At its surface, Portrait of a Lady on Fire is a deceptively simple historical drama. A painter Marianne (Noémie Merlant) is commissioned to paint the portrait of former convent girl Heloise (Adèle Haenel) before she is set to marry a Milanese nobleman. Heloise, however, rejects the marriage and refuses to pose, so Marianne must paint her in secret. Yet through Celin Sciamma’s masterful directing and screenplay, deservedly winning Best Screenplay at Cannes, it brings us along the meandering journey the two women take of discovery and empowerment.
From its first shot to its last, Portrait lives up to its namesake. Cinematographer Claire Mathon fills every frame with careful and intricate composition. The colours of the 18th century French island shine through the lens, while Mathon paints each shot with a lush palette. Mimicking the film’s slow pace, the camera is often still, commanding us to observe the spectacle silently. However, even with the almost overwhleming flourish coming from Mathon’s delicately composed shots, the shots never consume the film. While meticulously planned, the focus is never fully put on the beautiful colours, but always on the two main characters. Sciamma also has most of the sound in the film be diegetic, with no overpowering score underpinning the emotional impact, and it makes it all the more effective when she does introduce sound, especially in a magical scene with a chorus of live vocals and rhythmic clapping. The film momentarily dips into the surreal, and it’s completely mesmerising.
The way in which this masterpiece is filmed is central to a key idea behind it’s inception: a film about female empowerment and freedom. The lens does not leer at the blossomming romance or hover in an unnerving fashion over the pair in pasionate moments as is the case in so many blockbuster flicks. Sciamma is determined to create a sensitive and devestating piece whilst avoiding problematic tropes, and the result is of this endeavour is breathtaking.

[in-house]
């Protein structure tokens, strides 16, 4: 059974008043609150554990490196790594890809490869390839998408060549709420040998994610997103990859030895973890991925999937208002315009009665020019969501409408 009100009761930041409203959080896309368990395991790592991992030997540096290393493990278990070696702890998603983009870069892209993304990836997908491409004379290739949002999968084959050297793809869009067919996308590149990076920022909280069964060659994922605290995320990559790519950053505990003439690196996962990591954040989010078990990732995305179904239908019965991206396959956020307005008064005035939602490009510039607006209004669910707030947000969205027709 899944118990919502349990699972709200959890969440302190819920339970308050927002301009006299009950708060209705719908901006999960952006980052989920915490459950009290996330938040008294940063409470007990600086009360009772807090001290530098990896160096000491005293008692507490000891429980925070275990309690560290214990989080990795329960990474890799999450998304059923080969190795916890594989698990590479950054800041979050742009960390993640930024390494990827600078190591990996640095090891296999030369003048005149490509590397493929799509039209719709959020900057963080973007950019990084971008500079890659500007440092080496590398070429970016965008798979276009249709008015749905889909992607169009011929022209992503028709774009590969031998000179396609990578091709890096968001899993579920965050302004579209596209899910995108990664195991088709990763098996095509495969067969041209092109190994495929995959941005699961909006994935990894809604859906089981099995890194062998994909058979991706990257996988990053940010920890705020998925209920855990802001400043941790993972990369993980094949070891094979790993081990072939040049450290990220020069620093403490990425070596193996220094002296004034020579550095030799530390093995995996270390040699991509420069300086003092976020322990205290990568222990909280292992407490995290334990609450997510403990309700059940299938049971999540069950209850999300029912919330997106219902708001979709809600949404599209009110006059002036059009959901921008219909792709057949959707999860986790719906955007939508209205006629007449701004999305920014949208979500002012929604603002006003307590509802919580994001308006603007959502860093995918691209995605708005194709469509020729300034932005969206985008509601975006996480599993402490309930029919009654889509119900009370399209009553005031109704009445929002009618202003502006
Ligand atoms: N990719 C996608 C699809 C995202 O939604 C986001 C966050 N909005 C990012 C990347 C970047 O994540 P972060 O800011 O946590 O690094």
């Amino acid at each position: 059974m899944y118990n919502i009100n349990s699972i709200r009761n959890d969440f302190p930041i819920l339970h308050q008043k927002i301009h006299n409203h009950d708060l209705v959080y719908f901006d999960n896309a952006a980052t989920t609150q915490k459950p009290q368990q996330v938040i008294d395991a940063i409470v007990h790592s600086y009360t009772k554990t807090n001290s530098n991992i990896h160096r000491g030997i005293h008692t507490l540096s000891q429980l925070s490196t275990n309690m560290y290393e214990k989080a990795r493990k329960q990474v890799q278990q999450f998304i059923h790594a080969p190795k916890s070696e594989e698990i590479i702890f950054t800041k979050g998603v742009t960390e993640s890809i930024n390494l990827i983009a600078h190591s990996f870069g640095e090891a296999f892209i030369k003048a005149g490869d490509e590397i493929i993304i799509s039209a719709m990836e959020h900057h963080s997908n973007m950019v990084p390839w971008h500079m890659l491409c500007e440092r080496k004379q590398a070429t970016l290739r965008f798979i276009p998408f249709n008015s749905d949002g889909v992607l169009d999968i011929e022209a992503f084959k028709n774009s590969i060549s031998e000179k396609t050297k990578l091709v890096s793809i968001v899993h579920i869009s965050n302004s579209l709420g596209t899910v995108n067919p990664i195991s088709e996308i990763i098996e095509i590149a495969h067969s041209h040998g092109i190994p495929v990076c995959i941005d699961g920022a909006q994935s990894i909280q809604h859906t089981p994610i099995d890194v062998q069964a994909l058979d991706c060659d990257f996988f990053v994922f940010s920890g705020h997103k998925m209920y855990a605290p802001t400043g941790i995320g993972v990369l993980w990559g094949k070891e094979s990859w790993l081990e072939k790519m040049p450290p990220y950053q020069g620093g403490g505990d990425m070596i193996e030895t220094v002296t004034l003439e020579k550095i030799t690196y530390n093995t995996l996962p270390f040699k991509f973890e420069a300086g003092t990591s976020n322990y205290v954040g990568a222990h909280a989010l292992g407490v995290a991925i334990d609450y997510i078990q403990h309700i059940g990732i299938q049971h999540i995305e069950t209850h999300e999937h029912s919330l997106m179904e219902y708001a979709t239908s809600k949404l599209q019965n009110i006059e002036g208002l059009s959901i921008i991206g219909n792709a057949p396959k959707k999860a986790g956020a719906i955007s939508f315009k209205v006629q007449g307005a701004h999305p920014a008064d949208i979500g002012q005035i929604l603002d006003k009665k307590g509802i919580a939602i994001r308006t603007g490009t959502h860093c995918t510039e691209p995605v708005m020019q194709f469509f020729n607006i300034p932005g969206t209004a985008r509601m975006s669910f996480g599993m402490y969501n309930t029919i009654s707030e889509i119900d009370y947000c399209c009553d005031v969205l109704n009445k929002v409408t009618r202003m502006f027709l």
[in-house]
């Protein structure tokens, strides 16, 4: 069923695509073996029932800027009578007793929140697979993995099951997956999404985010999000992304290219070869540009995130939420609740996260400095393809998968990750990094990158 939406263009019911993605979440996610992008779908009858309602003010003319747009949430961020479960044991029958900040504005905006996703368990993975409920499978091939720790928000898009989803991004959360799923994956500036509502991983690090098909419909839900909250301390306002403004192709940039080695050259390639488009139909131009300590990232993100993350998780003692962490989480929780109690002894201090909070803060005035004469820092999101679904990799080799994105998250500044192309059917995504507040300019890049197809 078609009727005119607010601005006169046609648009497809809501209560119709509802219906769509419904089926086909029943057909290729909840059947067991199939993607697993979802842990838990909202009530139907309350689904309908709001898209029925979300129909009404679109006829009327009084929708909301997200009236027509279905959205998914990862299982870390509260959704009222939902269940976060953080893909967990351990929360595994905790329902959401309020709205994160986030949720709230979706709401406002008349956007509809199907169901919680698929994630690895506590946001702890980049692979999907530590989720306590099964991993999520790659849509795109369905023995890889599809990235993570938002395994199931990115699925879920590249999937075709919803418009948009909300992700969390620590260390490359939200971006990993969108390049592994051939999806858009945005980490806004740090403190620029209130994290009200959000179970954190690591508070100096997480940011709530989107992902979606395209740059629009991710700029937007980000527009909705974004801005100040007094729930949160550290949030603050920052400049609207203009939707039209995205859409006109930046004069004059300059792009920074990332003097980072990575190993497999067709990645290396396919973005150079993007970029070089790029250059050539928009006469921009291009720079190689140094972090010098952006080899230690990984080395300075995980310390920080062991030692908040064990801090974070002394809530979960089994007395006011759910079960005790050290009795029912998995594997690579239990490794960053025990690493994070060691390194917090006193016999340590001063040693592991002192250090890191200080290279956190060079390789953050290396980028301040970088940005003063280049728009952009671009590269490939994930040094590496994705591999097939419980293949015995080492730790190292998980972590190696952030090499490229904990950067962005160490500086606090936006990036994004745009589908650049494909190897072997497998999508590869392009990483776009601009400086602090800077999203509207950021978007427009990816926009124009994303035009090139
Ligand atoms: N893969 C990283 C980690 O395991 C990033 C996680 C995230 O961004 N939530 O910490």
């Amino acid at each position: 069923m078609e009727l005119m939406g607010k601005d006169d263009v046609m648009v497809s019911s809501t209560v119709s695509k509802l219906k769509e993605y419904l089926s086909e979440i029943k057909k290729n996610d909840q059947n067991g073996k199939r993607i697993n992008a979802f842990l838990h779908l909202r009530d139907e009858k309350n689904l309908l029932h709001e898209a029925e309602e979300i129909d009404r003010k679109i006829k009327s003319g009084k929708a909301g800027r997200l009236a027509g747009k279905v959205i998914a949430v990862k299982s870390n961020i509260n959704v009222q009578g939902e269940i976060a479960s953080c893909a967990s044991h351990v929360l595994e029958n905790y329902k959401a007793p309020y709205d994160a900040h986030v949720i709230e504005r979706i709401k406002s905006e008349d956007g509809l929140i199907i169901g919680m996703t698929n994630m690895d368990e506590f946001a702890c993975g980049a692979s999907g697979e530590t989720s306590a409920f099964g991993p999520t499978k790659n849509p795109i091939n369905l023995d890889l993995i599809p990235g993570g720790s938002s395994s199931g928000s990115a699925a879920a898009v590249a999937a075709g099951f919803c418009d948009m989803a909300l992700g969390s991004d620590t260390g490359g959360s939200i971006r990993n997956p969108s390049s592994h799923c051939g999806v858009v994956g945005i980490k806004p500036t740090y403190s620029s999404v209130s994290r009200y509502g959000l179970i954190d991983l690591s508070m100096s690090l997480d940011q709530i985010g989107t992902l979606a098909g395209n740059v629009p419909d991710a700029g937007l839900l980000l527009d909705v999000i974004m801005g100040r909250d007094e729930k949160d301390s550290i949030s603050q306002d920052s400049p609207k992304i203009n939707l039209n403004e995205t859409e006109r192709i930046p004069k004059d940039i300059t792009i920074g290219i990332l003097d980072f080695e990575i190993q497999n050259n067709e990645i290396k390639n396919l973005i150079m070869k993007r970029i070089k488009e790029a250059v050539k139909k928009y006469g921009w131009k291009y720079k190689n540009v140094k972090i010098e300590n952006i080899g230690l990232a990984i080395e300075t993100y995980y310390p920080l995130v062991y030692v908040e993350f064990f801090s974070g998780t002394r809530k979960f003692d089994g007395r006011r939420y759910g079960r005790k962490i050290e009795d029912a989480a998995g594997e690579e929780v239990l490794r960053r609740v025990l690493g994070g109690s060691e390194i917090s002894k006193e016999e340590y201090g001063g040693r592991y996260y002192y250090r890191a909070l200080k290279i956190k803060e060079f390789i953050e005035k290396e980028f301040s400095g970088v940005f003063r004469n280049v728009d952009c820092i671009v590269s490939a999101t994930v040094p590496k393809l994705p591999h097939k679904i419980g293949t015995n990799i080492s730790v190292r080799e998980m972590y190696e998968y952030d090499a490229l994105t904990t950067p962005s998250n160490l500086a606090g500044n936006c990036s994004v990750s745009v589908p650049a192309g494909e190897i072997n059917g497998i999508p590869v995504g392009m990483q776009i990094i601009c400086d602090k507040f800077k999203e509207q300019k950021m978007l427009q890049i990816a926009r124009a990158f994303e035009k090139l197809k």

With the film having such a limited cast, everyone is put in focus, and all of them manage to execute their roles perfectly. Throughout the runtime, the chemistry between the two leads bursts through the screen. While they speak slowly, each word is delivered poetically, begging to be retorted by the other and continuing a mental mind-game between the two. Sciamma presents them as they are, as honestly as she can, and their feelings towards each other don’t seem forced. The two characters are of course put in a dilemma – their time is limited, and Marianne is now completing a task that she knows will make what she dreads a reality- giving Heloise away. The careful camerawork and screenplay traverse the emotions the characters are feeling flawlessly.
Sciamma is heavily attuned to her characters, her themes, and her composition. She lures us in with gorgeous direction, and fittingly landmark performances from Merlant and Haenel. We are fully entranced with the film’s ideas of love, female taboo, and most importantly, the power of seeing. Bold and brilliant, it deserves the awards it has ammased already and it deserves to be seen by anyone.
Illustration: Paula Convery